Historical Dictionary of Judaism. 1st ed. 1998, Lanham MD: Scarecrow Press. 3rd ed. 2015, Lanham MD, Boulder, New York, London. Rowman & Littlefield. ISBN 978-1-4422-4141-1 (ebook 978-1-4422-4142-8).

HISTORICAL DICTIONARY OF JUDAISM No-one should ever undertake a comprehensive dictionary single-handed. Of course I knew that when I was invited to take on the assignment, but it fascinated me and I yielded. No regrets, but never again!

The first problem was how to compile a list of topics for entry. I was given a total word count, but how long was each entry to be? I decided to go for quality entries rather than quantity, so quite a lot of things that you might expect to find in such a dictionary were left out; several were added in the 2nd and 3rd editions, which were longer.

Then I had to determine the range of the Dictionary. As the publishers had commissioned separate historical dictionaries for Israel and for Holocaust I only needed to include those topics in so far as they were important for the history of Jewish Religion. I also felt that my focus should be rabbinic, or at least post-biblical, Judaism, so I made no attempt to cover the religion of Ancient Israel; Biblical Theology, though it underlies later Judaism as well as Christianity, was an independent discipline that was not within my remit. For the 3rd edition I relented somewhat; several biographies of biblical persons were added, incorporating rabbinic, Christian and Islamic interpretations.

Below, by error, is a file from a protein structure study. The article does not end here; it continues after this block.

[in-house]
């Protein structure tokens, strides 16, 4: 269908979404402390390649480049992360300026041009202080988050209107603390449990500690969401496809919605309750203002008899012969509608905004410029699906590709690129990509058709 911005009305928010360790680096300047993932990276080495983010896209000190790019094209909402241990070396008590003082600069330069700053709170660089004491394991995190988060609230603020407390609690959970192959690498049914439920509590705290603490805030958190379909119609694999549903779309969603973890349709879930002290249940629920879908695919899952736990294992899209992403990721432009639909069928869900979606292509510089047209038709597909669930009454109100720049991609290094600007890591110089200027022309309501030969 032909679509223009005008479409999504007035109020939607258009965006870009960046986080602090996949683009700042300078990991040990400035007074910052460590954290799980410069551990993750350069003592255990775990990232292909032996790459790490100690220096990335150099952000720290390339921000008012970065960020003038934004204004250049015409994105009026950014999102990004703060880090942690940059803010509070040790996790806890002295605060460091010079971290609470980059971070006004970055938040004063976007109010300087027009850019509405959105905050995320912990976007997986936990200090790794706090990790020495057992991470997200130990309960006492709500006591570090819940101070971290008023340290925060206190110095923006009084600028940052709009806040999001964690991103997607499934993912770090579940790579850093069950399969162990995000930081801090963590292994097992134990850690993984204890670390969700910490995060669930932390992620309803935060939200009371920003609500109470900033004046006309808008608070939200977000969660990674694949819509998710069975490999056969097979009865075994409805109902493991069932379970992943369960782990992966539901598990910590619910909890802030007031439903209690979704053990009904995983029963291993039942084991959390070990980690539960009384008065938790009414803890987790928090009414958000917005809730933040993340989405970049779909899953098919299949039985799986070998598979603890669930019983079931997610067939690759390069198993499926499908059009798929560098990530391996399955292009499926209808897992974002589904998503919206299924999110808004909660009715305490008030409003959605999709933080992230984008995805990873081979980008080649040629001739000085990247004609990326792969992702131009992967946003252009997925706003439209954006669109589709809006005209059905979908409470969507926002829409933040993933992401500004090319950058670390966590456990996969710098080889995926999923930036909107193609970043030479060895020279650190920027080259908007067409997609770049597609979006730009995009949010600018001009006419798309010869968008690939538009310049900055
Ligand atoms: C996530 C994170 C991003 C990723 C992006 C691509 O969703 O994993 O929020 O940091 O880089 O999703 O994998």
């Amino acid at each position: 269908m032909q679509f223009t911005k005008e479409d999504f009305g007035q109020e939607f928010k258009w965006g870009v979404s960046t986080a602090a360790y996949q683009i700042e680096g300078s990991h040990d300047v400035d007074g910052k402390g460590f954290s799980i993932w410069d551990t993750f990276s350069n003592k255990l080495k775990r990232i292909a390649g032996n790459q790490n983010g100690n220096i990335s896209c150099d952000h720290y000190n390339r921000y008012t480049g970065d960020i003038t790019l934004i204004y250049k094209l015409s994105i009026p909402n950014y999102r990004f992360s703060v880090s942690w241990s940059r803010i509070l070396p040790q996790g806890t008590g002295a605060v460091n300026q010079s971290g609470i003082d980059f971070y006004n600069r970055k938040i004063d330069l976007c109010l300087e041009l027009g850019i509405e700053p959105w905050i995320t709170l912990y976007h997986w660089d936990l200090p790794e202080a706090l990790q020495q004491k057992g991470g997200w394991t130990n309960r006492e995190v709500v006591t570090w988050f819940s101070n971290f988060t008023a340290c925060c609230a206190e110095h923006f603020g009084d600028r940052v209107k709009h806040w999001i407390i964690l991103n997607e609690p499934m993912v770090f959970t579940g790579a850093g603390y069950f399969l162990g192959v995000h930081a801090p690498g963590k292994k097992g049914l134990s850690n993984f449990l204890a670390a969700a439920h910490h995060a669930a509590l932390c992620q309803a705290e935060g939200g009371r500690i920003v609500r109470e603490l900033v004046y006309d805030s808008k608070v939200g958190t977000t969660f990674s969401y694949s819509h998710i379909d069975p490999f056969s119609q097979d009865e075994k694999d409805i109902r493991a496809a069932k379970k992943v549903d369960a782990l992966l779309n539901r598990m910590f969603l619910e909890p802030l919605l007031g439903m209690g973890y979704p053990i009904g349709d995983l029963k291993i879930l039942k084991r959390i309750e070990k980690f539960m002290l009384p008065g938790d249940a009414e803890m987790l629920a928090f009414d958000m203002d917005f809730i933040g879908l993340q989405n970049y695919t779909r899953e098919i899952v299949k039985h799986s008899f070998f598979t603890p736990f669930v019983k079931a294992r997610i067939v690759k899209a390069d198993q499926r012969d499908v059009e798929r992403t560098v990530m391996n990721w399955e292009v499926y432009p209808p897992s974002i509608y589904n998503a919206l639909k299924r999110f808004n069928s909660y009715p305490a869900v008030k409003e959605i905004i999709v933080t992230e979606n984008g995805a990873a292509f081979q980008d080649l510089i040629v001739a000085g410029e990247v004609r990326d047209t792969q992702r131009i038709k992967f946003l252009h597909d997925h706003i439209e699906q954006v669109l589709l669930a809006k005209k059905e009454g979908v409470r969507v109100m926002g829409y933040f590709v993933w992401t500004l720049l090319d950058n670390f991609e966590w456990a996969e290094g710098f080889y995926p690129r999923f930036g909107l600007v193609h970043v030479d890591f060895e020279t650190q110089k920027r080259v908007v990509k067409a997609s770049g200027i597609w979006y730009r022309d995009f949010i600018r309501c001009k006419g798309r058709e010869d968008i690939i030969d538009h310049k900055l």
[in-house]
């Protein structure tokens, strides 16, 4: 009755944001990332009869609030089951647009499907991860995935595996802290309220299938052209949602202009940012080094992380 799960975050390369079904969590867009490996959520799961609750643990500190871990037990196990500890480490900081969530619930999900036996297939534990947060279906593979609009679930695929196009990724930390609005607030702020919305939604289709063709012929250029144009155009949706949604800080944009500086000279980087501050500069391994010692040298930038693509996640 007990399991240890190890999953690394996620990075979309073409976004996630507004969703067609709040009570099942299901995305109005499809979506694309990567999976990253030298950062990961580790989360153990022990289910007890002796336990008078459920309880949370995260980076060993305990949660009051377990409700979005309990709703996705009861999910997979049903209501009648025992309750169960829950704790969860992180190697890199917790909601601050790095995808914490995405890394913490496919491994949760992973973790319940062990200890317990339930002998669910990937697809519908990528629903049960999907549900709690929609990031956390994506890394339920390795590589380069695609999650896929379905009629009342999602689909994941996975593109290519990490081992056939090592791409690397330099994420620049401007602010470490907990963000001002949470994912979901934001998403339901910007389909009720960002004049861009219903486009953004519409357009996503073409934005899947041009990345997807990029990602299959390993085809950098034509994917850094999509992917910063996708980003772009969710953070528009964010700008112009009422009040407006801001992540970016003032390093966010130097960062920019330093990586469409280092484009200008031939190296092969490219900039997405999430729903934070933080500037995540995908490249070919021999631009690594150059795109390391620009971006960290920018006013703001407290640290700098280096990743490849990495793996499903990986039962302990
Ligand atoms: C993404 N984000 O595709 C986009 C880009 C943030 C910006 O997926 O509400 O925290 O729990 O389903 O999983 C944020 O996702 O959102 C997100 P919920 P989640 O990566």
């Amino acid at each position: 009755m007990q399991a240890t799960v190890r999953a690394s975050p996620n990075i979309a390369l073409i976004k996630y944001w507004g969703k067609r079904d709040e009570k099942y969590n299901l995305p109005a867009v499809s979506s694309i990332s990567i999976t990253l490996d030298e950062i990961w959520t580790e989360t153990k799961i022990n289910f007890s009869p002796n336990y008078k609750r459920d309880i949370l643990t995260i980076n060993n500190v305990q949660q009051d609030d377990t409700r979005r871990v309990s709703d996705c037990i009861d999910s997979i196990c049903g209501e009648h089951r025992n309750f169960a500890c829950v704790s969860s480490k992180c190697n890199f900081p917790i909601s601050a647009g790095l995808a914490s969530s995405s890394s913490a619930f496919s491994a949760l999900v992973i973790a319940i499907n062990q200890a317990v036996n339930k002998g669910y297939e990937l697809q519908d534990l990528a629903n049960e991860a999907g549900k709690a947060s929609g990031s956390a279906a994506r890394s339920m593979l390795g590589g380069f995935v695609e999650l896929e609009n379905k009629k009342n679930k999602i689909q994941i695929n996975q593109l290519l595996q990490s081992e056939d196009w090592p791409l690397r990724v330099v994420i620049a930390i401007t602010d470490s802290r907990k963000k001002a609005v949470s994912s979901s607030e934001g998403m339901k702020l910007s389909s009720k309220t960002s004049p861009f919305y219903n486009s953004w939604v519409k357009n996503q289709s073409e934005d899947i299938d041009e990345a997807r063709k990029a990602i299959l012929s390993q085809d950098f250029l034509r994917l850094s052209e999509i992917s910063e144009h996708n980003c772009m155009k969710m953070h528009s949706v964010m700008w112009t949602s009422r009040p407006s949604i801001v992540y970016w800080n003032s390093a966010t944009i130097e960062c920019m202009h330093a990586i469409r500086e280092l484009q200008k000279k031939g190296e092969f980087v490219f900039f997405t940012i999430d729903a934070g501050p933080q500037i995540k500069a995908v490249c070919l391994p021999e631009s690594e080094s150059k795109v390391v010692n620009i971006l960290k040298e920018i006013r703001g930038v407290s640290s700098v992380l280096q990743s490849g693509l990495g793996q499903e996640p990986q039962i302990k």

I thought it would be easy enough to collect the basic material from existing works of reference, but I was mistaken. Don’t trust anyone! Time and time again I would come across some ‘well-known fact’, trace it to the first scholar it had been copied from, and discover that there was not the slightest evidence to support it.

The book is well buttressed with a Chronology, numerous Tables, classified Bibliographies, a complete listing of the ‘613 Commandments’ and other useful features. The 3rd edition adds historical maps and an extended historical overview of the development of Jewish religion from Hellenistic times to the present.

In the end what I produced is, I hope, soundly based in contemporary scholarship, but nevertheless a highly personal reading of Jewish religious history – which is why, in the end, it all seemed worthwhile.